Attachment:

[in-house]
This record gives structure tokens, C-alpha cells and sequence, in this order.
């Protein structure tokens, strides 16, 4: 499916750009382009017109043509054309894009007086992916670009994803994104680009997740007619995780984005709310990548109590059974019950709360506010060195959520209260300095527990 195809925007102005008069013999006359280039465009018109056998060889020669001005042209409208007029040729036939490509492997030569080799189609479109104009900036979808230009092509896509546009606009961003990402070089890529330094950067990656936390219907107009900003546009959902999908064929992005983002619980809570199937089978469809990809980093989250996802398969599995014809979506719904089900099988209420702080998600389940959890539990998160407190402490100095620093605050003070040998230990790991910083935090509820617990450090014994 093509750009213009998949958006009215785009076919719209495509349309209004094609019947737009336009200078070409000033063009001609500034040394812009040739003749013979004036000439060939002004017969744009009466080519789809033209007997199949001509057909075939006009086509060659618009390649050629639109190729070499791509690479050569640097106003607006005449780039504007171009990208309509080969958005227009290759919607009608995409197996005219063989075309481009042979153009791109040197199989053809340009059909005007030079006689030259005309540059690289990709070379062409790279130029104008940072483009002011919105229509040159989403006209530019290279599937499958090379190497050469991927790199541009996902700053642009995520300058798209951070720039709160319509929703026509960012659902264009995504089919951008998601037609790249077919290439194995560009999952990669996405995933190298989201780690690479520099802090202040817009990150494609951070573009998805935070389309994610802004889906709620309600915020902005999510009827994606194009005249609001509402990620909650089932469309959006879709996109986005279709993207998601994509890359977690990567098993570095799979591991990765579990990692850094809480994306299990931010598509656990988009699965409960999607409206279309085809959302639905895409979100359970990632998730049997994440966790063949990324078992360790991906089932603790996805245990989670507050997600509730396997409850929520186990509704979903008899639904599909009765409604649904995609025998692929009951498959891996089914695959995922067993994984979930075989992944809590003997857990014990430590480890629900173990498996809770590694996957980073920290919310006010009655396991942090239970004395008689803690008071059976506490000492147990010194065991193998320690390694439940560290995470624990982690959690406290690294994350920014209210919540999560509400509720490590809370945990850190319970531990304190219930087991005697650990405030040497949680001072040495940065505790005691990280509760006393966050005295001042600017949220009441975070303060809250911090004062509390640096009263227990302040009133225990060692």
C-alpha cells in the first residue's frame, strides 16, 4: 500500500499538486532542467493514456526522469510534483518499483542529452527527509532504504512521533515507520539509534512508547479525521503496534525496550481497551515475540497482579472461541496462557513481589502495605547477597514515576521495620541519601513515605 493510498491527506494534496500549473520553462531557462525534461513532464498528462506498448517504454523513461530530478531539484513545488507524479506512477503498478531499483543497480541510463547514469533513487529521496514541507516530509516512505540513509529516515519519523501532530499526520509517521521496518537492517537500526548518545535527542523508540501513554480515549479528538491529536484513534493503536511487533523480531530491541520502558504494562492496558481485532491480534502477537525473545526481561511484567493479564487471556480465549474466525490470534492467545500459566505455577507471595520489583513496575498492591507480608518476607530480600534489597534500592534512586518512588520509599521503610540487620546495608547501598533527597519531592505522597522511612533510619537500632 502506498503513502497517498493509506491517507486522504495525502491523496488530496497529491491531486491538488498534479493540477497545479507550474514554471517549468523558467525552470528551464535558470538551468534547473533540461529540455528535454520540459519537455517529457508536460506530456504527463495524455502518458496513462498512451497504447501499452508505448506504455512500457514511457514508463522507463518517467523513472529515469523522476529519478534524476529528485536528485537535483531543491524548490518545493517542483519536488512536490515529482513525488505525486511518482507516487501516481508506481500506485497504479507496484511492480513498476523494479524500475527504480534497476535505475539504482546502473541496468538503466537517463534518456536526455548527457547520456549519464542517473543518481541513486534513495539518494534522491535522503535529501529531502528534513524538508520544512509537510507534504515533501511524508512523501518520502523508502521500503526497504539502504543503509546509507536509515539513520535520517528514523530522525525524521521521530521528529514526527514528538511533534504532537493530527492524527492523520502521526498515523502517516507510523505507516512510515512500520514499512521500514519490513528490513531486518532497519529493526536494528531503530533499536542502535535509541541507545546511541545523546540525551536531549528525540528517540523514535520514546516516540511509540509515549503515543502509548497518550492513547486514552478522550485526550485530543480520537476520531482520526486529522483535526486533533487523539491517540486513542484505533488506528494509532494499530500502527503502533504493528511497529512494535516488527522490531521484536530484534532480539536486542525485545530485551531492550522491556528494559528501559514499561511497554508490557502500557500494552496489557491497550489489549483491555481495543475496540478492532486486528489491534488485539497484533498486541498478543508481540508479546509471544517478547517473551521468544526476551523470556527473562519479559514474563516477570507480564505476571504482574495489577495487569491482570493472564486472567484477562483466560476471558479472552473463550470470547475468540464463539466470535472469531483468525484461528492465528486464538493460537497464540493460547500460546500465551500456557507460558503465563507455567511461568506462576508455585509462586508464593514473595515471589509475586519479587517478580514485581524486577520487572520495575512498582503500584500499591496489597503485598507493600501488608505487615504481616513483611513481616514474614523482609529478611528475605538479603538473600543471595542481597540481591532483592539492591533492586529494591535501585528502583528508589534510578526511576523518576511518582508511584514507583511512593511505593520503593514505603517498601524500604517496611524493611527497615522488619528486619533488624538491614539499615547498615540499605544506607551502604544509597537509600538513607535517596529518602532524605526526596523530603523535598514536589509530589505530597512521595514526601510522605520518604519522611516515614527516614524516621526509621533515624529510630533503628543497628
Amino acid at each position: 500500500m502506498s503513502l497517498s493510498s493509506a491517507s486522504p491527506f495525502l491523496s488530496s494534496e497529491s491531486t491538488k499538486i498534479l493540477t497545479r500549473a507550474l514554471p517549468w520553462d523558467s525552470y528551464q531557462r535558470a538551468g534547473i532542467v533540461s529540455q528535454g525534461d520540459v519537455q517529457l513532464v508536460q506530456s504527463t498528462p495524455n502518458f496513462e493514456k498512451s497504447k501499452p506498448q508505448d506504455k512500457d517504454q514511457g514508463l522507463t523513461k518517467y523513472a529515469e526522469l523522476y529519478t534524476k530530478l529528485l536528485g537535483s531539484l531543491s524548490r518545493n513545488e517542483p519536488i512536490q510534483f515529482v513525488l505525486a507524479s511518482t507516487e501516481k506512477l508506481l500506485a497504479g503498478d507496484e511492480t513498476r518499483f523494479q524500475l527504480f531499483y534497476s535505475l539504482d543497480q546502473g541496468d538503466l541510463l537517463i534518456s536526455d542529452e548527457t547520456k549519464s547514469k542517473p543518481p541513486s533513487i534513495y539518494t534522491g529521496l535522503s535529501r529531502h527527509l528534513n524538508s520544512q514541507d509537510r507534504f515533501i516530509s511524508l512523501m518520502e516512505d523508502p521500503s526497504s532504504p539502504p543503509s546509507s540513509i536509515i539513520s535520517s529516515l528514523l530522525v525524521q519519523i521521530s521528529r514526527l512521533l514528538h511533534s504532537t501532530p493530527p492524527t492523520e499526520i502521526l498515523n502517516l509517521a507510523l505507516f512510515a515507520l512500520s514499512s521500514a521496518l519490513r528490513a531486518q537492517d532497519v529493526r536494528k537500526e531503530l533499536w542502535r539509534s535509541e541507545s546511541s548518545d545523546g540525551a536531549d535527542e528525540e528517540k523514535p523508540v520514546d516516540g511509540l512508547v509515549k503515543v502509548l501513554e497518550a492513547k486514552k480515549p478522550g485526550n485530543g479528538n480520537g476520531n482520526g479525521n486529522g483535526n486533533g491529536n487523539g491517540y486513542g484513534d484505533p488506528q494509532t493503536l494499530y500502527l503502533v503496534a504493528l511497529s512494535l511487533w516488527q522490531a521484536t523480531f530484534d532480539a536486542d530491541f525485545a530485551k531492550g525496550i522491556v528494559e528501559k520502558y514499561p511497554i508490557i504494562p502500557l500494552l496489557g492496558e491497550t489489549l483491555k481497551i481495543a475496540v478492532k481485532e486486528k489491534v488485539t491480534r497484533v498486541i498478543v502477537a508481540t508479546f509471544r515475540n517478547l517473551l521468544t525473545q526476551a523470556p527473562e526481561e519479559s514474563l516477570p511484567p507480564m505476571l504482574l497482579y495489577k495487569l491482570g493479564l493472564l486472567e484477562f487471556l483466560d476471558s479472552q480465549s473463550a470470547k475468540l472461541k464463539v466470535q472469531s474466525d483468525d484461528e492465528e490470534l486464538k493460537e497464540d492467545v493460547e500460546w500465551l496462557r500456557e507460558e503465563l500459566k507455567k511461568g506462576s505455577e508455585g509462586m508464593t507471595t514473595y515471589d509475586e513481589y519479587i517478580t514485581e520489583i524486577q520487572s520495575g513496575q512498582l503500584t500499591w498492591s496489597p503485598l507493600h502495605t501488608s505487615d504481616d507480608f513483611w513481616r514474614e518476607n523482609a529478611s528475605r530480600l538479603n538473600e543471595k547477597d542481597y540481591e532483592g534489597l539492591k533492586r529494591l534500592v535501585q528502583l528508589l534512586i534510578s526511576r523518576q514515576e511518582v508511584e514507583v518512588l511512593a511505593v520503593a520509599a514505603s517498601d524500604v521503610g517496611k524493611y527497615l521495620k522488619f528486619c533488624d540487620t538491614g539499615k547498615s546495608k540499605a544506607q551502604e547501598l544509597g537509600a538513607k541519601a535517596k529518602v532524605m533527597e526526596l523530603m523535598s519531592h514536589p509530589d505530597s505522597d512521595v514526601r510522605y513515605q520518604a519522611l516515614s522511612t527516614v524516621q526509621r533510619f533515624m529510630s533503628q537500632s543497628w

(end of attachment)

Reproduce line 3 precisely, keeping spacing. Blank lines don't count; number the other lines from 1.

């Protein structure tokens, strides 16, 4: 499916750009382009017109043509054309894009007086992916670009994803994104680009997740007619995780984005709310990548109590059974019950709360506010060195959520209260300095527990 195809925007102005008069013999006359280039465009018109056998060889020669001005042209409208007029040729036939490509492997030569080799189609479109104009900036979808230009092509896509546009606009961003990402070089890529330094950067990656936390219907107009900003546009959902999908064929992005983002619980809570199937089978469809990809980093989250996802398969599995014809979506719904089900099988209420702080998600389940959890539990998160407190402490100095620093605050003070040998230990790991910083935090509820617990450090014994 093509750009213009998949958006009215785009076919719209495509349309209004094609019947737009336009200078070409000033063009001609500034040394812009040739003749013979004036000439060939002004017969744009009466080519789809033209007997199949001509057909075939006009086509060659618009390649050629639109190729070499791509690479050569640097106003607006005449780039504007171009990208309509080969958005227009290759919607009608995409197996005219063989075309481009042979153009791109040197199989053809340009059909005007030079006689030259005309540059690289990709070379062409790279130029104008940072483009002011919105229509040159989403006209530019290279599937499958090379190497050469991927790199541009996902700053642009995520300058798209951070720039709160319509929703026509960012659902264009995504089919951008998601037609790249077919290439194995560009999952990669996405995933190298989201780690690479520099802090202040817009990150494609951070573009998805935070389309994610802004889906709620309600915020902005999510009827994606194009005249609001509402990620909650089932469309959006879709996109986005279709993207998601994509890359977690990567098993570095799979591991990765579990990692850094809480994306299990931010598509656990988009699965409960999607409206279309085809959302639905895409979100359970990632998730049997994440966790063949990324078992360790991906089932603790996805245990989670507050997600509730396997409850929520186990509704979903008899639904599909009765409604649904995609025998692929009951498959891996089914695959995922067993994984979930075989992944809590003997857990014990430590480890629900173990498996809770590694996957980073920290919310006010009655396991942090239970004395008689803690008071059976506490000492147990010194065991193998320690390694439940560290995470624990982690959690406290690294994350920014209210919540999560509400509720490590809370945990850190319970531990304190219930087991005697650990405030040497949680001072040495940065505790005691990280509760006393966050005295001042600017949220009441975070303060809250911090004062509390640096009263227990302040009133225990060692």